The Battle for tic tacs
2012 will not be the year the world ends*, but the year will not be without its epic battles. There’s one raging on as you read this. It involves school, stickers and tiny white breath mints, affectionately known as tic tacs. There are also tears.
The Battle for tic tacs is only a small part of The War To Drop Off The Kid At School Without Tears. It started at the beginning the child’s first year of school and rages on. We got a break towards the end of the year when all of the sudden our persistent patience paid off and she became at peace with mommy and daddy leaving her alone for the day. We thought it was over.
We were wrong. This school year started and the well of tears began flowing. Would we have to endure this for most of the year again? Having no desire to, I devised a bribe – in a grocery checkout lane, of course.
“Daddy I want tic tacs!**” she exclaimed in “every-single-store-line” fashion.
I, of course, responded with a quick “if you don’t cry when we drop you off at school anymore I’ll buy you tic tacs.” Normally it would be a quick “NO” but my penchant for bribery overtook my typically expedient impulse-buy-block.
In parent/kid terms, the deal was inked.
The fine print came later that day. We would create a standard sticker chart. Every tear-free morning, I would award the kid a sticker. When she got to ten, the tic tacs would flow.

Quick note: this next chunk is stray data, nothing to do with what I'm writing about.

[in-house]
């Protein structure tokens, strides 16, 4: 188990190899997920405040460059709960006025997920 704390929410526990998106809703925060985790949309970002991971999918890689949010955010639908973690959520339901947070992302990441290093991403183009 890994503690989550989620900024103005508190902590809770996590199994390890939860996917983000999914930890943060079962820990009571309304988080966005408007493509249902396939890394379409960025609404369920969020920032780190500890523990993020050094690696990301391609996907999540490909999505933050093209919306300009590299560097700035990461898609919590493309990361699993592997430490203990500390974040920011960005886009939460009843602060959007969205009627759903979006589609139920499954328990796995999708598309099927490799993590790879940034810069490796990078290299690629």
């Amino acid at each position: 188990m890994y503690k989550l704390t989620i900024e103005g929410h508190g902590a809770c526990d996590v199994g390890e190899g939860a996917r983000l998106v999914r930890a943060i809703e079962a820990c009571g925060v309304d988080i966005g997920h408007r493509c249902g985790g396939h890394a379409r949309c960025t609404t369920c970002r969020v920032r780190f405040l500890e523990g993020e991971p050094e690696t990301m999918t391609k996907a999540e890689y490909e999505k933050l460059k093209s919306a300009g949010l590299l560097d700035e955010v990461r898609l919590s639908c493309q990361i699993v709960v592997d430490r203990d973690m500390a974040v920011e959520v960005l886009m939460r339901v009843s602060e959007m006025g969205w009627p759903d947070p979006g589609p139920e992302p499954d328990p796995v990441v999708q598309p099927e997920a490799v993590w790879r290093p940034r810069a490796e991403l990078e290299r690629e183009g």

Kids, however, like to add their own fine print to the existing fine print, and they don’t tell you about it up front. In this case, she didn’t tell me that she would be whining incessantly about wanting the tic tacs and that she would be allowed to cry “a little bit” for her sticker. Of course our first morning after making the deal, she cried. “A little bit.”*** Then she still wanted her sticker.
Now I not only had to still deal with the crying, but had to go back and forth with a whining kid about how “a little bit” of crying meant no sticker. Our first discussion about this ended up in a meltdown followed by a timeout. I thought to myself “I’m doing this why, again?”
The following morning, my wife and I talked up the day to her like we had done on countless other school mornings. I tried to keep the tic tac talk to a minimum. We all went in her classroom, she looked excited, and we got out. No tears.
Nine stickers to go…
…and the battle rages on.
* A little bird told me. See you in 2013.
** Why tic tacs, anyway, out of all the other things available at the store? Because kids are weird, that’s why.
*** A lot.